Last updated: Whatever, Nevermind: Gen X years, stats, work, spending trends

Whatever, Nevermind: Gen X years, stats, work, spending trends

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With all the talk about Gen Z as marketers try to keep up with their likes and dislikes, the generation that their parents generally belong to is often overlooked. Growing up in the shadow of baby boomers and coming of age before the mass of millennials, Generation X is routinely forgotten.

Maybe Gen Xers don’t really care that much about the lack of attention. After all, they were known for youthful alienation and disaffection in the 80s, as reflected in a common refrain of the era: whatever.

But now, sandwiched between raising kids and taking care of parents, Generation X has shed the slacker stereotypes from the past. Well into their middle years with the oldest inching towards retirement, they’re calling the shots at work and flexing their muscles in the digital economy. Man's face looking bored with the word "Blah" repeated behind him. The copy reads: "LESS BLAH, MORE HURRAH. When all sites + technology look the same, customer experience is THE differentiating factor when it comes to growth + retention. Hear what 1,000 CX leaders had to say about how they're planning to stand out from the crowd in an AI-dominated future. REGISTER NOW."

I want my MTV: Gen X definition, years, & stats

Pew Research defines the birth years for Generation X as 1965 to 1980. But some describe the birth years generally as mid 1960s to the start of the 1980s.

There were far fewer babies born in the US during these years – 55 million – compared to the baby boomer generation, when 75 million were born between 1946 and 1964.

Also called the baby bust generation, Gen X was showed up by the millennial generation (1981-1996) that followed, when 62 million were born. This earned them another nickname: the middle child.

As the nuclear family began to fall apart in the 1960s and 1970s, Gen Xers were more likely to have grown up in single-parent household, becoming known as latch-key kids.

Left on their own, they watched the 24-hour music channel MTV (aka the MTV generation), listened to grunge bands like Nirvana, wore flannel shirts, shopped thrift stores, and played video games like Tetris and Donkey Kong.

The Gen X moniker became well known with Douglas Copeland’s 1991 novel, “Generation X: Tales for an Accelerated Culture,” about a trio of twentysomethings living aimlessly in the California desert.

Here we are now, entertain us: Generation X stats

  1. Today, there are about 64.5 million Gen Xers in the US, per US Census Bureau records analyzed by Pew Research.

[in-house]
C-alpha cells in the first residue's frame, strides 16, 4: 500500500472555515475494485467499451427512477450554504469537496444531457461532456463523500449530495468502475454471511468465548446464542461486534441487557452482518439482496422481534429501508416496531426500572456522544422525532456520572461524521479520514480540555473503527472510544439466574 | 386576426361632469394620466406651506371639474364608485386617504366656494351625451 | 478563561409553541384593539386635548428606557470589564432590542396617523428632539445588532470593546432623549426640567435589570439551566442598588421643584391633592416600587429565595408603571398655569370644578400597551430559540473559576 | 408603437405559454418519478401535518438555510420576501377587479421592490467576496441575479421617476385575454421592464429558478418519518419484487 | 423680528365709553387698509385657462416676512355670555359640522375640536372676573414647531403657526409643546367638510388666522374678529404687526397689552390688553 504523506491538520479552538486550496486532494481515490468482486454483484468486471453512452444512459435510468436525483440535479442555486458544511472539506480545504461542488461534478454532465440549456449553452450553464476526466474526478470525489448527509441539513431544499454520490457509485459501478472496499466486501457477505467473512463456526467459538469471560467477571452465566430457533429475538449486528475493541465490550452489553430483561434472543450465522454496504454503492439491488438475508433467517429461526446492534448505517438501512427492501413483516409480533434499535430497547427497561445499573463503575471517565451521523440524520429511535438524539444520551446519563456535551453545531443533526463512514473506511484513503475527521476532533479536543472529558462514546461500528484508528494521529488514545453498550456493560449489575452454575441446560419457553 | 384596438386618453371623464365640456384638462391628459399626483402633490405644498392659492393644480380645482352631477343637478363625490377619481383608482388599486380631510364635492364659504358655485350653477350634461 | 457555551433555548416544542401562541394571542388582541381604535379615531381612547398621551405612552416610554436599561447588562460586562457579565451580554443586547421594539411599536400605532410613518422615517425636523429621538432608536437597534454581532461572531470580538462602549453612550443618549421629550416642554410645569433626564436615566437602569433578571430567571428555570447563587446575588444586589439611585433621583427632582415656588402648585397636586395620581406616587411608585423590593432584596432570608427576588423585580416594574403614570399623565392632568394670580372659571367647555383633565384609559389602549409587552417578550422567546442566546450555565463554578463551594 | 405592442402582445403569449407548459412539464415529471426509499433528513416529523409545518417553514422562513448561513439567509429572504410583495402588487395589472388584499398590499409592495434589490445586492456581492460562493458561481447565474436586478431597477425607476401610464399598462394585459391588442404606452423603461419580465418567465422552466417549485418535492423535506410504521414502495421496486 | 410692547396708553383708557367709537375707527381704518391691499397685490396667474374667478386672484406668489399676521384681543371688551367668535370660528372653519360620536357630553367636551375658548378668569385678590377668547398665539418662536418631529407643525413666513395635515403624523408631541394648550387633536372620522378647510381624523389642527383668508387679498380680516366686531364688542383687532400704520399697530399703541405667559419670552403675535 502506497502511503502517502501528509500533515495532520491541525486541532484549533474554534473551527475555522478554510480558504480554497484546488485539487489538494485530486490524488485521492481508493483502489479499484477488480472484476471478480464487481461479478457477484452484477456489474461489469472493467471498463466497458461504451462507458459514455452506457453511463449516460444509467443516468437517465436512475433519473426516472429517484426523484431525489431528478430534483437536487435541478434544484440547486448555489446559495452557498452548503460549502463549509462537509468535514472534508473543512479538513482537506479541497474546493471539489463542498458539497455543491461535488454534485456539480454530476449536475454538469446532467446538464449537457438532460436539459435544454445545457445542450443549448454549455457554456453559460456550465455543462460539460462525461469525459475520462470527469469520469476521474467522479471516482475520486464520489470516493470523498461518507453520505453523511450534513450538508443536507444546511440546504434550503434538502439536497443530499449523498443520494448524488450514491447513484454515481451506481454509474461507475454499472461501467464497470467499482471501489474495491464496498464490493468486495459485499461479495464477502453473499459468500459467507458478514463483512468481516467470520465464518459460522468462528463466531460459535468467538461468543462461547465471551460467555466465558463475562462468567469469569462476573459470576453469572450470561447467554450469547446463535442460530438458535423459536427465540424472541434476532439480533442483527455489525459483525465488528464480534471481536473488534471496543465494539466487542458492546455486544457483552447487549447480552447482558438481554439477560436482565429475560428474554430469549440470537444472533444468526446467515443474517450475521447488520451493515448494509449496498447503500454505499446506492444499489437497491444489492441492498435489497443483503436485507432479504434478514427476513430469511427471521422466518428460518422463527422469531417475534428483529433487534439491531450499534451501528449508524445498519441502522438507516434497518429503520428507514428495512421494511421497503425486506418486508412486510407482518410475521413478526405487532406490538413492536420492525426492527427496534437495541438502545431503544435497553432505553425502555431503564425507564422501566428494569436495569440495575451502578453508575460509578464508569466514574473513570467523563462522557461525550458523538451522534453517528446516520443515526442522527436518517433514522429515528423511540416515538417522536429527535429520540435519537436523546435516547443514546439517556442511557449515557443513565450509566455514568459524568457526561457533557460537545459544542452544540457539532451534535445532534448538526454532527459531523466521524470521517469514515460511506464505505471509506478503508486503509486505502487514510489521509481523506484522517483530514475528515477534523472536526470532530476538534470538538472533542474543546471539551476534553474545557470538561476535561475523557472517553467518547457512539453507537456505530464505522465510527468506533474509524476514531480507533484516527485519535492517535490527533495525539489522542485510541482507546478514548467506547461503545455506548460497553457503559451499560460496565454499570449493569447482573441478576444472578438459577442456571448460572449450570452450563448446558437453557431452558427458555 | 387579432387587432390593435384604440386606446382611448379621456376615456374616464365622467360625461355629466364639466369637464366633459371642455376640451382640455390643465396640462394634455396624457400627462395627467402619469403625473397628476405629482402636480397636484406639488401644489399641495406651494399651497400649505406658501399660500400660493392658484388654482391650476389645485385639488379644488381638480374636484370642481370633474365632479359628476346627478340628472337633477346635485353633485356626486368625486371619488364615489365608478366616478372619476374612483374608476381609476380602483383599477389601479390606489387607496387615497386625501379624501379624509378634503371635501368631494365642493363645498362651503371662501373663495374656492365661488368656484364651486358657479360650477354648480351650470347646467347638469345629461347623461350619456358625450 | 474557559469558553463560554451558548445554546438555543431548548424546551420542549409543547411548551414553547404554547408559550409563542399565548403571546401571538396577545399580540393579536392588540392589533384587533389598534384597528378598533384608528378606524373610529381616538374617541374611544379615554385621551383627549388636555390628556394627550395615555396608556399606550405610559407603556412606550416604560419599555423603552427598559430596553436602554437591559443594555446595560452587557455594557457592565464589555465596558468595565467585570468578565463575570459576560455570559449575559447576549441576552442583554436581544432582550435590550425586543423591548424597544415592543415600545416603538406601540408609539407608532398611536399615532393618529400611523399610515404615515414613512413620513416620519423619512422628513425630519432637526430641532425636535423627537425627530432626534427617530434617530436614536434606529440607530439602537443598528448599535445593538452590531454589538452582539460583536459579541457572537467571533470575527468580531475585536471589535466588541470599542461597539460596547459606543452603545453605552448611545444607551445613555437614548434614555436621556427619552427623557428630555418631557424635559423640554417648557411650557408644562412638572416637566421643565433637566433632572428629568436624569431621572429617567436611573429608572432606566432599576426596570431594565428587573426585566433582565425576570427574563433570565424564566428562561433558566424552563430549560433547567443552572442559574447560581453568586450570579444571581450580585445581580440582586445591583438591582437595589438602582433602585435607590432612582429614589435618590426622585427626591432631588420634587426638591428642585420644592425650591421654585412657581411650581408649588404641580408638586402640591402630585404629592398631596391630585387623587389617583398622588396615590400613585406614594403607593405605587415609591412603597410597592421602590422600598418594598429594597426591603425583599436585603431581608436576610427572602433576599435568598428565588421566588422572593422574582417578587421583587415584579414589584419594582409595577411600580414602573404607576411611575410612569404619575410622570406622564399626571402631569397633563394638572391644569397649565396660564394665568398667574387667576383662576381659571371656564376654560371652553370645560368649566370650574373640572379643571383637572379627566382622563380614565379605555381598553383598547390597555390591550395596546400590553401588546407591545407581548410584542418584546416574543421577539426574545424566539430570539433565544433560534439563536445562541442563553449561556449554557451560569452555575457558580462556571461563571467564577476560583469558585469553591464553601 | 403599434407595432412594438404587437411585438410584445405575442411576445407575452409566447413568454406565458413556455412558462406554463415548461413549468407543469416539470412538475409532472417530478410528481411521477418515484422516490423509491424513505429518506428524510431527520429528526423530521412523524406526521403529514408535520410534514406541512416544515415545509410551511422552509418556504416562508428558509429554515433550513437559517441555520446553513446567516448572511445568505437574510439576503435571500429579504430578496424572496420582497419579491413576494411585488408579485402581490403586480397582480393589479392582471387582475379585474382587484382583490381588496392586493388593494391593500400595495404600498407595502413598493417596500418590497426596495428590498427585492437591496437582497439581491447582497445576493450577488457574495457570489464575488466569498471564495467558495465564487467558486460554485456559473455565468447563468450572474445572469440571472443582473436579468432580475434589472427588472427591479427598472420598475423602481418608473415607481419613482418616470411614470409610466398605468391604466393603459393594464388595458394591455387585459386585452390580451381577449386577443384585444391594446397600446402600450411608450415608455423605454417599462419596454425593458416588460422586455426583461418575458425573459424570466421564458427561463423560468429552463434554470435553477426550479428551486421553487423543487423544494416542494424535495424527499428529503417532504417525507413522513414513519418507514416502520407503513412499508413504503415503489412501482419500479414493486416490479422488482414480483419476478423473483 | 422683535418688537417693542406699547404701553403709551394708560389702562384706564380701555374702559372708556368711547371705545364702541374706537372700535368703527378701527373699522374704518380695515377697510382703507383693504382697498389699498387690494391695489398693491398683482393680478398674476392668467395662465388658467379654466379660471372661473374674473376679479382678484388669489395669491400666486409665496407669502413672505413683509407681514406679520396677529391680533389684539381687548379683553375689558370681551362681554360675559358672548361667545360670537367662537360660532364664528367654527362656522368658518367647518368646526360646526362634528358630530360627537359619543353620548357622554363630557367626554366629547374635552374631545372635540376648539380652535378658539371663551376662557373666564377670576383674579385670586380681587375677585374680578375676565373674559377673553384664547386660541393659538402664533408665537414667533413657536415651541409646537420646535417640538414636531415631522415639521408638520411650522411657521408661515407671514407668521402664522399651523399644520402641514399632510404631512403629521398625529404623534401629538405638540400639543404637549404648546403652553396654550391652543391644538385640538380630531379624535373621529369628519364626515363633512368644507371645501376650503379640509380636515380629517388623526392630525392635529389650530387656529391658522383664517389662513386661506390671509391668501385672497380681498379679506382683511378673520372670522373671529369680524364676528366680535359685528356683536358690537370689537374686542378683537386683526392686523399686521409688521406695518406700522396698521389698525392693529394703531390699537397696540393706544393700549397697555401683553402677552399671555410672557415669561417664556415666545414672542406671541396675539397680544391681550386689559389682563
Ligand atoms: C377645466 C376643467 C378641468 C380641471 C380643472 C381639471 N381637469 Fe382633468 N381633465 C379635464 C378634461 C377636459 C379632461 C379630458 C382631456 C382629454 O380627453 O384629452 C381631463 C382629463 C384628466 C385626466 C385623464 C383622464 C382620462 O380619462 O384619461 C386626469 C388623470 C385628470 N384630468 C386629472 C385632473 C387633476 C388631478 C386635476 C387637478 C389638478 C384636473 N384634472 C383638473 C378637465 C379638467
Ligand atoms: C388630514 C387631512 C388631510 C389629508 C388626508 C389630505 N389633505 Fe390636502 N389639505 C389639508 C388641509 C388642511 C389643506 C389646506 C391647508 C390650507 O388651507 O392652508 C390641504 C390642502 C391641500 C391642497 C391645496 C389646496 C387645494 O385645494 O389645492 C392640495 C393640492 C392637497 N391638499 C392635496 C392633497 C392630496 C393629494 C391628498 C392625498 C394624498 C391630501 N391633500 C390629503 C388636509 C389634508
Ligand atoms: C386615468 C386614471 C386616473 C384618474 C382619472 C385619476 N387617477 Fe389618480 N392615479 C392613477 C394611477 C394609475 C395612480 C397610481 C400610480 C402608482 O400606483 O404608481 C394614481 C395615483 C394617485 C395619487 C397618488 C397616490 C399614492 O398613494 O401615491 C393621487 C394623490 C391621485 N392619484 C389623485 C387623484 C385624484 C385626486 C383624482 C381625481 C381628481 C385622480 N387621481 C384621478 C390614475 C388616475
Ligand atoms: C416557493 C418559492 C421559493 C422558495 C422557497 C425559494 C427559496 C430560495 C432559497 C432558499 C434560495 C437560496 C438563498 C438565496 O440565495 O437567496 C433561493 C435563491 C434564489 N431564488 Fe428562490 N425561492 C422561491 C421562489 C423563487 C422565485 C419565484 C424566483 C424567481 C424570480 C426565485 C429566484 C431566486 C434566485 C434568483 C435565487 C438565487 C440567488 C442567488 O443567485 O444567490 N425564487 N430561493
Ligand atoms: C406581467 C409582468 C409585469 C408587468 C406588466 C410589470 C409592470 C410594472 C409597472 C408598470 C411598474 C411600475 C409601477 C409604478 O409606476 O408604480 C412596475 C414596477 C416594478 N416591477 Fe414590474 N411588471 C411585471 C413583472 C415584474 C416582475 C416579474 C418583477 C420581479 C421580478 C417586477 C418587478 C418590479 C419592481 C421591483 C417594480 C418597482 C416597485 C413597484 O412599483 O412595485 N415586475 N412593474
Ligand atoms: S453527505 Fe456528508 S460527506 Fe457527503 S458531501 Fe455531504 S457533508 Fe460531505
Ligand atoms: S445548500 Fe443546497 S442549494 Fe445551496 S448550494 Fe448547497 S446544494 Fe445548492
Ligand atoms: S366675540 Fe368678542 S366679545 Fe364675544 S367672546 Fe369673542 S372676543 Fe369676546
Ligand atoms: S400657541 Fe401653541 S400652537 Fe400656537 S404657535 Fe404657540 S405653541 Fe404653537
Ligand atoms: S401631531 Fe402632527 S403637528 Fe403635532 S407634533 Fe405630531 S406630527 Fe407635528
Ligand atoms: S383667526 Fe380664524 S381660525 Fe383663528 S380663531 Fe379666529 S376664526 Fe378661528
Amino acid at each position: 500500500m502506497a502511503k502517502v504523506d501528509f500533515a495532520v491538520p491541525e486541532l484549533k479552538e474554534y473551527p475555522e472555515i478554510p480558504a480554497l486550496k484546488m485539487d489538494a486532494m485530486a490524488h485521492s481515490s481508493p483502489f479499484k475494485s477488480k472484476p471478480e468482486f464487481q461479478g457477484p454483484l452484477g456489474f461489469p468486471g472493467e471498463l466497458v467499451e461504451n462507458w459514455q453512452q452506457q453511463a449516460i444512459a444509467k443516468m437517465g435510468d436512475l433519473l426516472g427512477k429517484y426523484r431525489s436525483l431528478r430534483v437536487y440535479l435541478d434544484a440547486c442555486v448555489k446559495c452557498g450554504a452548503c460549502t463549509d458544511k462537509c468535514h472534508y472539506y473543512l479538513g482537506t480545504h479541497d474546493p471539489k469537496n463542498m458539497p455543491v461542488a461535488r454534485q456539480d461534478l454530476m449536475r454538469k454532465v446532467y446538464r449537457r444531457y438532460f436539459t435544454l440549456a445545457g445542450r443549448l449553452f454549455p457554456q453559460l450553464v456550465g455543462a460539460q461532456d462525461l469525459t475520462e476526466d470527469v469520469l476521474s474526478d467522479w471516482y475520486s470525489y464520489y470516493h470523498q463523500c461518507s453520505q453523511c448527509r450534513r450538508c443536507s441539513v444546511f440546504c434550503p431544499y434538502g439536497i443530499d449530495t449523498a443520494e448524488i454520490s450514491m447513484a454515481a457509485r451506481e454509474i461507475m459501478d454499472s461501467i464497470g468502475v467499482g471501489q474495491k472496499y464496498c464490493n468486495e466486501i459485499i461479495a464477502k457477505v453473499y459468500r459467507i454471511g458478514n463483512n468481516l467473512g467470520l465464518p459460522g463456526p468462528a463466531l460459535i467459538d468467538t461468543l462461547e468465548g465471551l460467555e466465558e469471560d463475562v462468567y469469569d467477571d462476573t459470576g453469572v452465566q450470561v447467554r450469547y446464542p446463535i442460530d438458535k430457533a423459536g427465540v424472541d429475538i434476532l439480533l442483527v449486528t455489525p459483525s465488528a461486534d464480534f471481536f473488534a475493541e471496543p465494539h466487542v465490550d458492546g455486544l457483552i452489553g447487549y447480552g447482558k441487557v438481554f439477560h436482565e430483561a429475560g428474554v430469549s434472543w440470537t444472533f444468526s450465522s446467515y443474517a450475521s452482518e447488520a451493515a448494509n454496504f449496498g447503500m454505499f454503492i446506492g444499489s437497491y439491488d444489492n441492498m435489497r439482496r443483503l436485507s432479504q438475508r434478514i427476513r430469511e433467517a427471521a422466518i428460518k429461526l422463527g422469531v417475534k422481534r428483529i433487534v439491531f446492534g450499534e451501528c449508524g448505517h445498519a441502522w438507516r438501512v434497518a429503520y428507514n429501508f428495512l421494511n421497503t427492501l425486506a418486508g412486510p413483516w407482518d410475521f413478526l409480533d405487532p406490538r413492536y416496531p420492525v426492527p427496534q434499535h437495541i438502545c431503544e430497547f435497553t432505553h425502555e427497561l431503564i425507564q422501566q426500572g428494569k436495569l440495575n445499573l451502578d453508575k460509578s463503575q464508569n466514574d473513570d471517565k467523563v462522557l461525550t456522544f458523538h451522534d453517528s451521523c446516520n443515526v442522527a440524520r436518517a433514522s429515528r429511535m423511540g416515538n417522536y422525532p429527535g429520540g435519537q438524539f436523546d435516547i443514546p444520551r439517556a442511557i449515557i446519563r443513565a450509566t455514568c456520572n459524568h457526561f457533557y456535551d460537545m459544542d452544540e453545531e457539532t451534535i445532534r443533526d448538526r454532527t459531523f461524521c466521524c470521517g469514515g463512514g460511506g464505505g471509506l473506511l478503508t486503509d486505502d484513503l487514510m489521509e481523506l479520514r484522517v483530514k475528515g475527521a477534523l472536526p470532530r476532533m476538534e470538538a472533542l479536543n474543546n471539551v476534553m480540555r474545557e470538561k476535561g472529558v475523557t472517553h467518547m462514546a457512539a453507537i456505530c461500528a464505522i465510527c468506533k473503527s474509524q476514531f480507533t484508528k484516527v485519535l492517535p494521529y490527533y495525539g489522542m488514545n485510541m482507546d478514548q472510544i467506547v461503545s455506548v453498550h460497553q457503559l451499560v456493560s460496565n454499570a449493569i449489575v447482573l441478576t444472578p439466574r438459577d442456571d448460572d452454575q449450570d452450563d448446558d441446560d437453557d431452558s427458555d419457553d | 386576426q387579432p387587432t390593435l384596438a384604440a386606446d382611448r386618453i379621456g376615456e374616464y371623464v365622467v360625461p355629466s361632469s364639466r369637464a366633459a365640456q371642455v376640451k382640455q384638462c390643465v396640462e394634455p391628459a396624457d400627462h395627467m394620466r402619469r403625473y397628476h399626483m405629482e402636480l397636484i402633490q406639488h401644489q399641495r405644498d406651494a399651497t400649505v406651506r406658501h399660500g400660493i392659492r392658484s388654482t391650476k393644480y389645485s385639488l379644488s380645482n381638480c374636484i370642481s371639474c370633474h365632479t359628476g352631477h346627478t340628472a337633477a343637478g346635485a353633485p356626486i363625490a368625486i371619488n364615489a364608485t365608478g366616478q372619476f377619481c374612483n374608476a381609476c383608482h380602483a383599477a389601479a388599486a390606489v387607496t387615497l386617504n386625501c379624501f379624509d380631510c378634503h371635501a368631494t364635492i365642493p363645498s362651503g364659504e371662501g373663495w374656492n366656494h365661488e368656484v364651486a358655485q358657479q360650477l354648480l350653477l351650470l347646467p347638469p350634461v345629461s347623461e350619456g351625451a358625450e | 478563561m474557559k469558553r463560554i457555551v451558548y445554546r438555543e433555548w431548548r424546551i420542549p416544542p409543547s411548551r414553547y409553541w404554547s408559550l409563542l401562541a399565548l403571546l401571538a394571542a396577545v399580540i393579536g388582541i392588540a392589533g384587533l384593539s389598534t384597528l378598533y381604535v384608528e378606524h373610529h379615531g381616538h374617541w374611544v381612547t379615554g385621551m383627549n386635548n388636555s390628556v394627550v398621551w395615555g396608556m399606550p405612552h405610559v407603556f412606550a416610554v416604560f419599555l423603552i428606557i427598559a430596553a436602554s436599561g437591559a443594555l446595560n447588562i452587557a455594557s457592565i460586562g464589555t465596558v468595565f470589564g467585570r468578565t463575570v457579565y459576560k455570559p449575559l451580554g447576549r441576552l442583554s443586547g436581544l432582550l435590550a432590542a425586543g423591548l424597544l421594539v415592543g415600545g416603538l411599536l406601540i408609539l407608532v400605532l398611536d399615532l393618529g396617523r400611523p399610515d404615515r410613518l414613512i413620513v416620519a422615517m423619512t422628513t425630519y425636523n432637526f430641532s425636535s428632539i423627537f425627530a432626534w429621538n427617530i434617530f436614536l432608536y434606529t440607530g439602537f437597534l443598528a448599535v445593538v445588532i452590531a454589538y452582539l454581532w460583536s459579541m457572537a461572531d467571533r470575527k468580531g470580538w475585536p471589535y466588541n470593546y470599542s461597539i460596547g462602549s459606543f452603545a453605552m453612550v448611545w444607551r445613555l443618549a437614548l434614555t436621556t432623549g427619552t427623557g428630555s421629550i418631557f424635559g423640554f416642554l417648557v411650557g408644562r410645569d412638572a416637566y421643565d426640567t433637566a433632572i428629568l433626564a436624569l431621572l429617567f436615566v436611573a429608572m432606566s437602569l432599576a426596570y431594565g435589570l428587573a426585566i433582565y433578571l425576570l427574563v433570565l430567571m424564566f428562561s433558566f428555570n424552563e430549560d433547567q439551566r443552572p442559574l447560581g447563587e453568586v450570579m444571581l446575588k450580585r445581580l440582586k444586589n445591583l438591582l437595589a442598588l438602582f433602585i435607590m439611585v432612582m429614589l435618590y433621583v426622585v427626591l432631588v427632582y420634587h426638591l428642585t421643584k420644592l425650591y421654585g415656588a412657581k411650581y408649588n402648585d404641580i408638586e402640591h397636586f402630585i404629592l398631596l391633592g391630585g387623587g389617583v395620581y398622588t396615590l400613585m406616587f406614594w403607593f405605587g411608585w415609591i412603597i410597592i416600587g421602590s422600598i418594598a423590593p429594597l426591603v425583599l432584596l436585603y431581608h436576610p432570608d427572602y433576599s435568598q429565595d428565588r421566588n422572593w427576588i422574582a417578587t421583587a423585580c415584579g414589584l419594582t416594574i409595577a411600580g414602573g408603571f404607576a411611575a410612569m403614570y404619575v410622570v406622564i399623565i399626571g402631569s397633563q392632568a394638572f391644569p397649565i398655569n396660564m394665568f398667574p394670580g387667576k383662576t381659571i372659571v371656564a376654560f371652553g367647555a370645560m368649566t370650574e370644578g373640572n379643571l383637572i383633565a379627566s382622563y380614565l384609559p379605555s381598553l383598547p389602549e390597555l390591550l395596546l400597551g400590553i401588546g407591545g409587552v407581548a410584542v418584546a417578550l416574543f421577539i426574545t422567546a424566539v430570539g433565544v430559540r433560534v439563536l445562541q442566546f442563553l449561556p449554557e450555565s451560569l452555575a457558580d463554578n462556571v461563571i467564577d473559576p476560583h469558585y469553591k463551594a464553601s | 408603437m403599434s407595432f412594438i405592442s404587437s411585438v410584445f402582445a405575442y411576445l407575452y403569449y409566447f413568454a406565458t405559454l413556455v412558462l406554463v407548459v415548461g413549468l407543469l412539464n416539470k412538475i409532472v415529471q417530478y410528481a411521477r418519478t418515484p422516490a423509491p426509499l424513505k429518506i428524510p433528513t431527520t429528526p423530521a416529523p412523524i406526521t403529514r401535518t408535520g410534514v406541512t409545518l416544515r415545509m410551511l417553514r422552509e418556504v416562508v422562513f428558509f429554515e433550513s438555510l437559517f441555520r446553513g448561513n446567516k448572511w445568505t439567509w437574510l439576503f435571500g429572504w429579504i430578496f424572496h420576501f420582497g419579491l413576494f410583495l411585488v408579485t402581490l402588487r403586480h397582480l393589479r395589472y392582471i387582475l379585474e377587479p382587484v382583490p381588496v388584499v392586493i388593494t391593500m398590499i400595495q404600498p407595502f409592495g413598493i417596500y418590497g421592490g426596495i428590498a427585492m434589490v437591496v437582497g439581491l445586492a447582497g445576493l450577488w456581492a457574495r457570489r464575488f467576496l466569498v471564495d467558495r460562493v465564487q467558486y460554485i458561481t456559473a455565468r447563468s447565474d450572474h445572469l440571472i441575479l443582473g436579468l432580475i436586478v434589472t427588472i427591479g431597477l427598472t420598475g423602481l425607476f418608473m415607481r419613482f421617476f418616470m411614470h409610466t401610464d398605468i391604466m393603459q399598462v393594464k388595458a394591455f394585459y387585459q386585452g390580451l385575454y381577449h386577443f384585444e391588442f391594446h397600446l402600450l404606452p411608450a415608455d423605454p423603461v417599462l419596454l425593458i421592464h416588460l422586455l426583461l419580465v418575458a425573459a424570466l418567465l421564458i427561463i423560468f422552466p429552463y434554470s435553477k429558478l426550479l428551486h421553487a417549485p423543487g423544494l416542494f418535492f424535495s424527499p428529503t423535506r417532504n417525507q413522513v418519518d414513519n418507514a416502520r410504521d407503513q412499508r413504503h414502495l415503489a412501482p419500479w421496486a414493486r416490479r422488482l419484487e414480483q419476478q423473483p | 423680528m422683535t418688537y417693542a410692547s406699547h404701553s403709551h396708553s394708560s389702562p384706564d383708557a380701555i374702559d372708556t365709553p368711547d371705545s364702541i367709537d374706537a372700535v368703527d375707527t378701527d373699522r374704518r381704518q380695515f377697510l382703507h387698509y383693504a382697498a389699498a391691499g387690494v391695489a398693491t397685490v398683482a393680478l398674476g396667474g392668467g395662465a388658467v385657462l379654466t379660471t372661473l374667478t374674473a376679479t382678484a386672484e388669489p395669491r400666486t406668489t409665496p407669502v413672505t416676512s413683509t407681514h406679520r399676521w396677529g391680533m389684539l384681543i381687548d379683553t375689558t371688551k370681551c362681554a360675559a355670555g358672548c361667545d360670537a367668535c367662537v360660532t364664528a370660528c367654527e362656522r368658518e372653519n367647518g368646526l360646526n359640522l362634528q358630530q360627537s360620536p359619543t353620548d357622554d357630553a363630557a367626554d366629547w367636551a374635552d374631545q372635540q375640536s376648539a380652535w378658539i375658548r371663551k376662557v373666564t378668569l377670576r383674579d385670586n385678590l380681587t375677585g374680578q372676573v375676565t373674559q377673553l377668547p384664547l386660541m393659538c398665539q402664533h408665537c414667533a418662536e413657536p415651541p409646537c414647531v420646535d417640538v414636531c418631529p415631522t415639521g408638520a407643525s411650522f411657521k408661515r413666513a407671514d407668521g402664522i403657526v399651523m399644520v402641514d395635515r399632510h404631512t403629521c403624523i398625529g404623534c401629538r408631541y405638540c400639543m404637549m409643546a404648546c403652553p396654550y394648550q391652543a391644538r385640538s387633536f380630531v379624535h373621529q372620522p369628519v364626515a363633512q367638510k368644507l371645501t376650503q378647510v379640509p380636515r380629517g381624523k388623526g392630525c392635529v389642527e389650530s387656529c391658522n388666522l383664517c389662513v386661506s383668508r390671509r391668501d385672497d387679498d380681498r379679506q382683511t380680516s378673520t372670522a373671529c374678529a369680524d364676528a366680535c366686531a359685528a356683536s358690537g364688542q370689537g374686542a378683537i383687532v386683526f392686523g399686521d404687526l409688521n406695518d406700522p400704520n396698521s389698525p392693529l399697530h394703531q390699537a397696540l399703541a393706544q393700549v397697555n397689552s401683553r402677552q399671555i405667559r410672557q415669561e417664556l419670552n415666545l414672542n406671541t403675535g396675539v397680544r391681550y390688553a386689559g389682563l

2. Gen Xers make up nearly a fifth of the US population.
  3. They’re well their middle years, aged mid 40s to late 50s.
  4. They’re better educated than older generations, and the first generation with more college-educated women than men.
  5. Gen X is more diverse than previous generations, but less than millennials and Gen Z.

From slackers to corporate CEOs and world leaders

As young adults, Gen Xers became known as the slacker generation, characterized by ambivalence towards work and life in general. Movies like “Reality Bites” and “Singles” helped perpetuate their reputation as a cynical, listless lot lacking ambition.

In 1990, TIME magazine described them as balking at work and unable to make decisions with attention spans as “short as one zap of a TV dial.”

🎼We’re halfway there🎼 However, Generation X did – and still does – have the wherewithal to rage against the machine. The below commercial was served up to Gen X countless times a day amid their youth. Today in America, marijuana is legal in 24 states.

But now, as baby boomers retire from the workforce in droves, Gen Xers are leading the way in boardrooms and state rooms. Nearly 270 of them are in charge of Fortune 500 companies, including Microsoft CEO Satya Nadella. World leaders include French President Emmanuel Macron.

Gen X accounts for 51% of global leaders, according to a DDI study of 25,000 leaders across 54 countries and 26 industry sectors. The average age of new CEOs is about 53 years.

At the same time, Gen Xers are slower to get promoted than either of the generations they’re sandwiched between. The DDI study found that Gen X leaders have only 1.2 promotions in the past five years compared to 1.4 for baby boomers and 1.6 for millennials.

And while Gen Xers are deep into their careers and climbing the ladder, millennials already eclipsed them in sheer numbers in the workforce.

The younger generation is the largest in the American labor force, the Pew Research Center announced five years ago.

The angst is real: In her best-seller Why We Can’t Sleep: Women’s New Midlife Crisis, author Ada Calhoun took a deep-dive into the burdens and benefits of Gen X women, noting that many execs see the tremendous value of having Generation X employees and leaders – they’re resilient, pragmatic, loyal staff members who often serve as the bridge between the digital natives and analog generations in the workplace:

Dude, for real? Gen Xers lag boomers in money matters

The dot com bust in the late 90s and and economic crisis of 2008 hit Gen Xers hard, but they’ve rebounded. Their total net worth jumped during the pandemic and they now hold 28.6% of the nation’s wealth, according to a Bloomberg report.